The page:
Egypt Calls for Girls Rights

Date: Thursday, October 11, 2018

Blerta Aliko, UN Women Country Representative handing over a certificate to Omneya who took over her place for the day
Blerta Aliko, UN Women Egypt Country Representative handing over a certificate for Omneya who took over her place for the day. Photo Credit UNWomen\Nouran Makhlouf

Cairo, 11 October 2018- This week, 68 Egyptian girls “took over” for one day the positions of 40 high-level officials in Egypt, including the Egyptian Minister of Social Solidarity, Security General of the National Council of Childhood and Motherhood, senior leaders from the Egyptian government, ambassadors from 19 embassies in Egypt, heads of UN agencies, and civil society leaders.

“Today I felt empowered and heard. I have been working with other girls and boys in my community on addressing issues like harassment and early marriage, but today is the first time I share our ideas with this large group of high level officials. I am no different than other girls in Egypt. They should step up, express themselves, and voice their opinion” Amal Nageh, 16 years old, from El-Marg district, Cairo.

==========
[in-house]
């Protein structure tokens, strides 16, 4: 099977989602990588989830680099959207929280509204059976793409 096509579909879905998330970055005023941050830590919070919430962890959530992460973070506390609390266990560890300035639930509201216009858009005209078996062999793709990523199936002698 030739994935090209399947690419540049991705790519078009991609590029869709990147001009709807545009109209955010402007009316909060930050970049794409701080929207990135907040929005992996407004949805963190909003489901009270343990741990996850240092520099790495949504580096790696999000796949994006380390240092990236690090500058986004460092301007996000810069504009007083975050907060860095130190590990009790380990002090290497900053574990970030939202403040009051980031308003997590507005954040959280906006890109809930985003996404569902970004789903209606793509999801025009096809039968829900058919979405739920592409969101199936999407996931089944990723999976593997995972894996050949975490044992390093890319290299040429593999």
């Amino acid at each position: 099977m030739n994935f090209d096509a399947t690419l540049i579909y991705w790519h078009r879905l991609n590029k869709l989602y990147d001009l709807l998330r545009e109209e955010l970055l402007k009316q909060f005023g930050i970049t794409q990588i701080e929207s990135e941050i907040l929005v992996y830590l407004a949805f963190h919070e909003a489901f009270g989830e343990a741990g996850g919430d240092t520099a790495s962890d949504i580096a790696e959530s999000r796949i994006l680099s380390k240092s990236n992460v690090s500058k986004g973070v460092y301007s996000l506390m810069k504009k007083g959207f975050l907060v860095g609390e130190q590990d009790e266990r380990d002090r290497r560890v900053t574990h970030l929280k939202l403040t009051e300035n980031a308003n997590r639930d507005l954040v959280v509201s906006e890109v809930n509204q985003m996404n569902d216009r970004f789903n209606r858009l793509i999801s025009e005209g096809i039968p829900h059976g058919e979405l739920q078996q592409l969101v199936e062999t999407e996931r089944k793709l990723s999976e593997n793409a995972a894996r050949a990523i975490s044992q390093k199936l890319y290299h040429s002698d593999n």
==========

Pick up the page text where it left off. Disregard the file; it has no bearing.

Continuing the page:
The #GirlsTakeOver initiative in Egypt is part of a series of celebrations to mark the International Day of the Girl (October 11), facilitated by Plan International Egypt, starting in late September and culminating in a “Girls’ Summit” today.